Since Oct. 6, Stephens College has put on the “Teaching from the Collections” fashion exhibition, an event made possible by the college’s Costume Museum and Research Library. Prior to my visit to the exhibition, I was unsure of what kinds of clothing items would be on display, and exactly to what degree of “costume” they would measure up. When I made my way to the mezzanine level of Lela Raney Wood Hall, I caught a glimpse of the gallery from afar and felt my hesitation dissipate.
At the door, I was warmly welcomed by a Stephens fashion design student who led me into the pristine, well-lit, mannequin-adorned room. She handed me a booklet detailing each ensemble’s designer, features and the way it impacted the apparel industry. The gallery featured pieces from Geoffrey Beene, Bonnie Cashin and Claire McCardell, who are all revered for their individual contributions to fashion. As cheesy as it sounds, I was enchanted to see that all of the featured pieces were designed in the 1950s, 1960s and 1970s. Not only was this a pivotal time when fashion really experienced a revolution, but the 1960s is my personal favorite fashion era.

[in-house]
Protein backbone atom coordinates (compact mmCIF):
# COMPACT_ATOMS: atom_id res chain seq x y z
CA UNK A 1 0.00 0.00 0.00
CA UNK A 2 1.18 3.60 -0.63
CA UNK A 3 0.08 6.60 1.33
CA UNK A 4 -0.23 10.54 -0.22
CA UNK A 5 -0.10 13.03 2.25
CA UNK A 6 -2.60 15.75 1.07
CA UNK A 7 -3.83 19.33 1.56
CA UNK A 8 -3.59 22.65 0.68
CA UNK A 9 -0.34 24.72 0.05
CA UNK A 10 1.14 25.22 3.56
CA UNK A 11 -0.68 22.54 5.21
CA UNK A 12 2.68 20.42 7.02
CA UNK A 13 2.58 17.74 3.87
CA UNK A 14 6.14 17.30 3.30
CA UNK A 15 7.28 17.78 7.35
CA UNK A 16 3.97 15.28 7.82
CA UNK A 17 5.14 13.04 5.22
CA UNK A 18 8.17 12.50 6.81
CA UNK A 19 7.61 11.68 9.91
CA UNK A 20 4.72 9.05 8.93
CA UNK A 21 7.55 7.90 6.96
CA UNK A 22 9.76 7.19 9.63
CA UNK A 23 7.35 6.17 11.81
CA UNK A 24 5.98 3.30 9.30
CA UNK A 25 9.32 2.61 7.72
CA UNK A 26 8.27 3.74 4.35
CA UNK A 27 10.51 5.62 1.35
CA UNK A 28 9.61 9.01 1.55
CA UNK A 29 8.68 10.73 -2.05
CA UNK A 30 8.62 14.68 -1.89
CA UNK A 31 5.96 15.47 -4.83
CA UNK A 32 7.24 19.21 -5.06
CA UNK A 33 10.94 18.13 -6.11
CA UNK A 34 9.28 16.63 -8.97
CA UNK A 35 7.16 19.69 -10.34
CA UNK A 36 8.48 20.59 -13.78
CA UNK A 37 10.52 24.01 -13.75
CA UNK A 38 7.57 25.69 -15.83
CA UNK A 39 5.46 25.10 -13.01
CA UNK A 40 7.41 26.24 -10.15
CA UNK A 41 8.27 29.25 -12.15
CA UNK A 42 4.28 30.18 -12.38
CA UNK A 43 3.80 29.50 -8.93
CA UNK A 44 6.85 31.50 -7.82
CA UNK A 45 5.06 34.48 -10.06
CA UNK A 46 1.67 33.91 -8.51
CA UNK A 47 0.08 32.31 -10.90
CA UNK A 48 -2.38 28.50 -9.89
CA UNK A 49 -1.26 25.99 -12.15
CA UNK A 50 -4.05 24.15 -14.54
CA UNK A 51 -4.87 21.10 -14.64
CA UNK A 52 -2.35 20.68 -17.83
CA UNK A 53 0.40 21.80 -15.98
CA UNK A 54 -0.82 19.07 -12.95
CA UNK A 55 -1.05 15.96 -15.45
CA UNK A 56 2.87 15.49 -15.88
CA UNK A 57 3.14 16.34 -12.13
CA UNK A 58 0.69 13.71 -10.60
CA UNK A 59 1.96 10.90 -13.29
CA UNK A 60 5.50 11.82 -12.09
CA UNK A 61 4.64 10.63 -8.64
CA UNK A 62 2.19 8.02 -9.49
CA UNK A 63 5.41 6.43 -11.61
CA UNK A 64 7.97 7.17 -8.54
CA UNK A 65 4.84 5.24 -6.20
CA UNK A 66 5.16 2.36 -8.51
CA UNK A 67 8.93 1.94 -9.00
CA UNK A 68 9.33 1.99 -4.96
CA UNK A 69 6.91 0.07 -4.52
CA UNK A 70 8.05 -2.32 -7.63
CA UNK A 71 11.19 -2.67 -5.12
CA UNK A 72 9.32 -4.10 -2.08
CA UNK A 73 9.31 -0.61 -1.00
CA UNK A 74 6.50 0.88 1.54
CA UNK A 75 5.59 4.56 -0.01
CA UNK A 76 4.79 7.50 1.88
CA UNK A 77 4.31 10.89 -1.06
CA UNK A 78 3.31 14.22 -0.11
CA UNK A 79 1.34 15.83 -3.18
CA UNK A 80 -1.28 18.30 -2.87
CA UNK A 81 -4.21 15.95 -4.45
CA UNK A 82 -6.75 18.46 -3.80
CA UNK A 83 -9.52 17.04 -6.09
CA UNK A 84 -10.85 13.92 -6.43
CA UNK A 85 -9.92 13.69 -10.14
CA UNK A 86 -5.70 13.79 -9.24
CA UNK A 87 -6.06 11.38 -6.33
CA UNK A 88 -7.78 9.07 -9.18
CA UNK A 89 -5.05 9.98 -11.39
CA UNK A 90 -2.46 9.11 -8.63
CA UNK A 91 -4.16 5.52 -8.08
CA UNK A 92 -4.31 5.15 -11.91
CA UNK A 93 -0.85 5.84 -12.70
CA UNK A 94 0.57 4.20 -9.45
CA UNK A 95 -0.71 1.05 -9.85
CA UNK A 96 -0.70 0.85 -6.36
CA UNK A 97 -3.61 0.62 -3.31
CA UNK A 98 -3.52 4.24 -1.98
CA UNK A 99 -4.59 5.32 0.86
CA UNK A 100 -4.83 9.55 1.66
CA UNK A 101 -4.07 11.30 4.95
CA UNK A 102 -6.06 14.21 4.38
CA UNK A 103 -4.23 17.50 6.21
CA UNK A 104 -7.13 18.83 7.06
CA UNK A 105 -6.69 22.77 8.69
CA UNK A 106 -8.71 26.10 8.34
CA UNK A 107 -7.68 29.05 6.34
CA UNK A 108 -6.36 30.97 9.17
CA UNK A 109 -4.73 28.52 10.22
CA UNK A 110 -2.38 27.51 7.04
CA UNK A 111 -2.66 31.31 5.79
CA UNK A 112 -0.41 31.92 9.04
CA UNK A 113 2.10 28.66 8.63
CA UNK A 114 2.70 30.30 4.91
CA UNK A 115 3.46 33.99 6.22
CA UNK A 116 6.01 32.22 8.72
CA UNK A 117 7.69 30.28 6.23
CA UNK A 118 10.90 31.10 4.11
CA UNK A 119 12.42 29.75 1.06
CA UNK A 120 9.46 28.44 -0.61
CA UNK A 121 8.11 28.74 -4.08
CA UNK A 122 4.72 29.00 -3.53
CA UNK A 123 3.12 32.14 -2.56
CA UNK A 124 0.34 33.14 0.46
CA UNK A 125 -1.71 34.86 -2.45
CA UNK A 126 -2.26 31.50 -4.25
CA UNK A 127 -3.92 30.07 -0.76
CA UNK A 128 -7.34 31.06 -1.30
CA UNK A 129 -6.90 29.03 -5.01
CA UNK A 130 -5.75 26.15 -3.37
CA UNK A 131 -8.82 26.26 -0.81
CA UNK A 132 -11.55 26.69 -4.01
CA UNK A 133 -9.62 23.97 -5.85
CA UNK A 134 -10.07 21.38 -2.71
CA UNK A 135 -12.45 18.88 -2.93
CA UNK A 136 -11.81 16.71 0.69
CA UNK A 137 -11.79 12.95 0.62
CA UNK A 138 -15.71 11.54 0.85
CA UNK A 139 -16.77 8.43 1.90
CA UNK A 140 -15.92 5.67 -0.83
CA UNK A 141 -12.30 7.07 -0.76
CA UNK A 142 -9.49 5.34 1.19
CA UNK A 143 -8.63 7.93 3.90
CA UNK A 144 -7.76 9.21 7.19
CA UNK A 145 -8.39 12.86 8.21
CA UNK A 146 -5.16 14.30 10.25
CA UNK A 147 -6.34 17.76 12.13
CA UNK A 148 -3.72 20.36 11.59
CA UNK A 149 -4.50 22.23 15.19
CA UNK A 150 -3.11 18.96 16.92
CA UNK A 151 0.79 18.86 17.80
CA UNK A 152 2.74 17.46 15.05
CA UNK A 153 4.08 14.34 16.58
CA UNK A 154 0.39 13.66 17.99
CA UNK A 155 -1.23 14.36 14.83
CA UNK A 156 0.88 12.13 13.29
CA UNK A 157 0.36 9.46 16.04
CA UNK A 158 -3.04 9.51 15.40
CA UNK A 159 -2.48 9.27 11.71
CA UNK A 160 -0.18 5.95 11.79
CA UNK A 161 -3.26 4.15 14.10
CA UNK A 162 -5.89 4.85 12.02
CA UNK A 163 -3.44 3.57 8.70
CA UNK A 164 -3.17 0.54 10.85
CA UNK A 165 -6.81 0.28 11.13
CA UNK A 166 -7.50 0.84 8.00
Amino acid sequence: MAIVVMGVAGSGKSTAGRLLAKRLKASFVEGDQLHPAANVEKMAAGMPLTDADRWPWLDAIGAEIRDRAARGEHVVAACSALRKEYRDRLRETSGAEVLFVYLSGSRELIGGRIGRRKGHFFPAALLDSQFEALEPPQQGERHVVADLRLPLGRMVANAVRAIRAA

Beene’s designs emphasized statement hues, statement pockets and heavy fabrics, while the pieces designed by McCardell showed waists cinched with exaggerated bows, and were highlighted by a variety of necklines and collars. Each mannequin was striking, but the designs that stood out to me the most were those of Cashin — her pieces all captured the “swinging sixties” aesthetic that I love, but showed the 1970s transition to less-structured silhouettes. Wool, suede and mohair tweed were commonly-used materials and cowl neck dresses were recurring styles. Her color choice was also aptly mid-century modern — hues like pea green and ochre dominated the looks.
As someone who is pursuing a career in fashion, attending this event was especially fun for me. I was humbled and inspired by the meticulous hand that was evident in every piece on display. Carefully selected materials and dramatic gathers created skirts with impeccable drape, while unique button placement on pockets showed attention to detail. Every element was flawless, from buttons and zippers to hems and topstitching. Each piece was unique, but the similar shapes, fabric weights and arrangement of the looks was cohesive.
I encourage anyone with even the slightest interest in fashion history to go see this gallery. The pieces will be be on display through Dec.16, and the hours are Wednesdays 12 to 1 p.m., Thursdays 5:30 to 8:30 p.m. and Saturdays and Sundays 12 to 3 p.m.
Edited by Siena DeBolt | firstname.lastname@example.org